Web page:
How does a GP decide if a new tax tool is worth the cost? Crowe Horwath’s Rebecca Jordan and Will Ault look at the possibilities
Given the sheer wealth of technology dedicated to the tax process these days, what are some of the most promising tools out there?
Will Ault: For private equity firms, especially larger GPs required to report to multiple jurisdictions with a wide variety of investors, there’s a big opportunity with the tax compliance and filing packages, and most of these firms use some type of filing software.
But there are new areas where providers have made real advances. For one, they’ve become quite good at tracking the depreciation of assets, which is a thankless task that still needs to be done. Many software packages will have this option as part of their offering. Then there’s technology to track and identify R&D credits for those companies with research and development divisions which can yield substantial rewards.
We still find plenty of companies using Excel spreadsheets to calculate their quarterly tax provisions, when the reality is that the technology out there can make a real difference. And lastly, some of the biggest improvements have been in automating tax processes.
Even if a GP is keen to employ some of these new tools, what are some common mis-steps they may make in implementing them?
Rebecca Jordan: In my experience, it’s easy to lose track of the pain point that prompted a client to invest in that technology in the first place. These are powerful systems that can do a lot of different things, but it’s key to remember the pain points this new system was meant to address, and see if that new offering has improved them.
WA: Too many GPs are willing to let vendors off the hook when it comes to post-implementation testing of these new offerings. There should be tests by experts after the implementation to ensure that the system delivers on its promise before they agree to that three-year licence.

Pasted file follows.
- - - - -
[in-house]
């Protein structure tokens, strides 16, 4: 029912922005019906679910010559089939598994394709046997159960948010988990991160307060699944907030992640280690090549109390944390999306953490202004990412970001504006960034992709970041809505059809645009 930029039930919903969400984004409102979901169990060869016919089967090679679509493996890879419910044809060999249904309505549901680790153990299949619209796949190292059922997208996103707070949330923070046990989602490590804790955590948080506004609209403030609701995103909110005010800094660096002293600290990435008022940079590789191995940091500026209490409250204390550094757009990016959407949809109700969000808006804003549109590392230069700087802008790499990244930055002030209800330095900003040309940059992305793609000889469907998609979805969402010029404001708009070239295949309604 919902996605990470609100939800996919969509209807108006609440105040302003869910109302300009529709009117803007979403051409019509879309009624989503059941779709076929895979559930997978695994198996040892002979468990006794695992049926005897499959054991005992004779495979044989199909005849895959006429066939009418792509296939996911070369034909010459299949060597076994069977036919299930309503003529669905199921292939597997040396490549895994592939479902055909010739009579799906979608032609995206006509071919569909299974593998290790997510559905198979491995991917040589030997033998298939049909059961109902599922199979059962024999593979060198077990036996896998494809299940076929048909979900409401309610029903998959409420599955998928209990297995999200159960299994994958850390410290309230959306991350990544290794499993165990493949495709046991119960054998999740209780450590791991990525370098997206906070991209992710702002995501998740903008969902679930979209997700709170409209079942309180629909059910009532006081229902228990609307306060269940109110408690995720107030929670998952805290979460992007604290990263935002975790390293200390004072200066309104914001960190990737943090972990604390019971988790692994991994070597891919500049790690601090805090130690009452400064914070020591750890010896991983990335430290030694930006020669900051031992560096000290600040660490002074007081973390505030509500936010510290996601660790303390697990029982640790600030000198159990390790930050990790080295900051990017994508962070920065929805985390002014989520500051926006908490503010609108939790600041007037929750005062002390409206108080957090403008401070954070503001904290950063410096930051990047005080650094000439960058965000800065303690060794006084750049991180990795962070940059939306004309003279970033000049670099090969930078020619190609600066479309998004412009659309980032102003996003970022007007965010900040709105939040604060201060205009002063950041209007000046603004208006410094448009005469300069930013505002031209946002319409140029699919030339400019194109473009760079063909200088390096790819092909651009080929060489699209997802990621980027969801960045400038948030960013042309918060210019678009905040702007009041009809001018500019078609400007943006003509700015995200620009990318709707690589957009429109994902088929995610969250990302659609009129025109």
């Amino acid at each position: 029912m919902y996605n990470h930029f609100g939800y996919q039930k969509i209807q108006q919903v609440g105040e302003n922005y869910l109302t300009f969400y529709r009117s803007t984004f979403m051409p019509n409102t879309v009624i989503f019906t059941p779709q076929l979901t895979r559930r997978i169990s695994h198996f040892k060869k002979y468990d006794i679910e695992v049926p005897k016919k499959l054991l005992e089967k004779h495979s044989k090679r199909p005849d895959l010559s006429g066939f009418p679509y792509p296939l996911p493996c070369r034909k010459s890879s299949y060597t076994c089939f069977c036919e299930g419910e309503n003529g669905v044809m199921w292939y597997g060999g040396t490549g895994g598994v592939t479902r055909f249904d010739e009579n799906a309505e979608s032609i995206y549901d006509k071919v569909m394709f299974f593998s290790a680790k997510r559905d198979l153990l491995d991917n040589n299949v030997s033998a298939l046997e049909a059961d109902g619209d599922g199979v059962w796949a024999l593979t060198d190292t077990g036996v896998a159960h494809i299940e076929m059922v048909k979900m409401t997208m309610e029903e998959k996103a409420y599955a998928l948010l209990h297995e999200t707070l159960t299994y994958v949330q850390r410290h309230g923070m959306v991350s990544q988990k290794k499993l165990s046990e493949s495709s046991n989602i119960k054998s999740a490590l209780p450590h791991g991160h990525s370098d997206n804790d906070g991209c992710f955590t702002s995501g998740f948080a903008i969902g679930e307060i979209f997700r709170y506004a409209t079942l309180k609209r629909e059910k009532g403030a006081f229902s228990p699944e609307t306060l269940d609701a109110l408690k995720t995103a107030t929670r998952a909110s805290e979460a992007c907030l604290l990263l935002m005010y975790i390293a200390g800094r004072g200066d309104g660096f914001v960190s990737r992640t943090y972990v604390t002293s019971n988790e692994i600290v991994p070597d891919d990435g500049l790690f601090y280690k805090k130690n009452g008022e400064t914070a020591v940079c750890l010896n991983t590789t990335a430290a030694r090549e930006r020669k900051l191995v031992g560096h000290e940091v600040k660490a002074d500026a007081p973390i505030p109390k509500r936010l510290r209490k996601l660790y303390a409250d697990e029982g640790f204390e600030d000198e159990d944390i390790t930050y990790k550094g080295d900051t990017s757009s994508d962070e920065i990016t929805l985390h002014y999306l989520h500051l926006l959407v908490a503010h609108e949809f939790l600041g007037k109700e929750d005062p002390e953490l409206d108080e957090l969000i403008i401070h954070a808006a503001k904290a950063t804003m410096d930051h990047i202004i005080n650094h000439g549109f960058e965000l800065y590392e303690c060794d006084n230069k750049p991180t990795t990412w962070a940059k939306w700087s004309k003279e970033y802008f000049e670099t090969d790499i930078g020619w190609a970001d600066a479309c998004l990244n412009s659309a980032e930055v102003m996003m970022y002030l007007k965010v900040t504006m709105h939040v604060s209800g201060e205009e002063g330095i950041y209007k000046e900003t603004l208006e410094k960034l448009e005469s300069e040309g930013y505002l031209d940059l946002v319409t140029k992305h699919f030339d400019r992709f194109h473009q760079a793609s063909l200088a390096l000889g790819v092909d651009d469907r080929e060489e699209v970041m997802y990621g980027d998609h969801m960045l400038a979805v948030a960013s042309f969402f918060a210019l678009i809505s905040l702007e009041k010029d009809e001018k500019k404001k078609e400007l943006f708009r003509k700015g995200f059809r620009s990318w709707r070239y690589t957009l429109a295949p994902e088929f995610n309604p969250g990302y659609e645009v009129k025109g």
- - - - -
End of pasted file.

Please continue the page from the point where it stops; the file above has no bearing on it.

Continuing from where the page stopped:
What are the tax issues that technology still can’t address?
RJ: By its nature, tax compliance can involve a lot of repetitive work and automation can do a lot to relieve that burden. But when there’s a need to interpret data, for instance analysing the terms of a partnership agreement, it’s time for an actual expert to step in and make that judgment call.
WA: GPs should not expect the technology to replace human review of new transactions and new situations that the technology can help identify. In an ideal world, that new technology is set up with expert tax counsel, so that the tool reflects the unique priorities and preferences of that firm. These are sophisticated tools, but they also need to be tailored to a firm’s given situation. No matter how automated a process gets, there will still be anomalies and those are when that expert steps in and counsels on how best to handle it.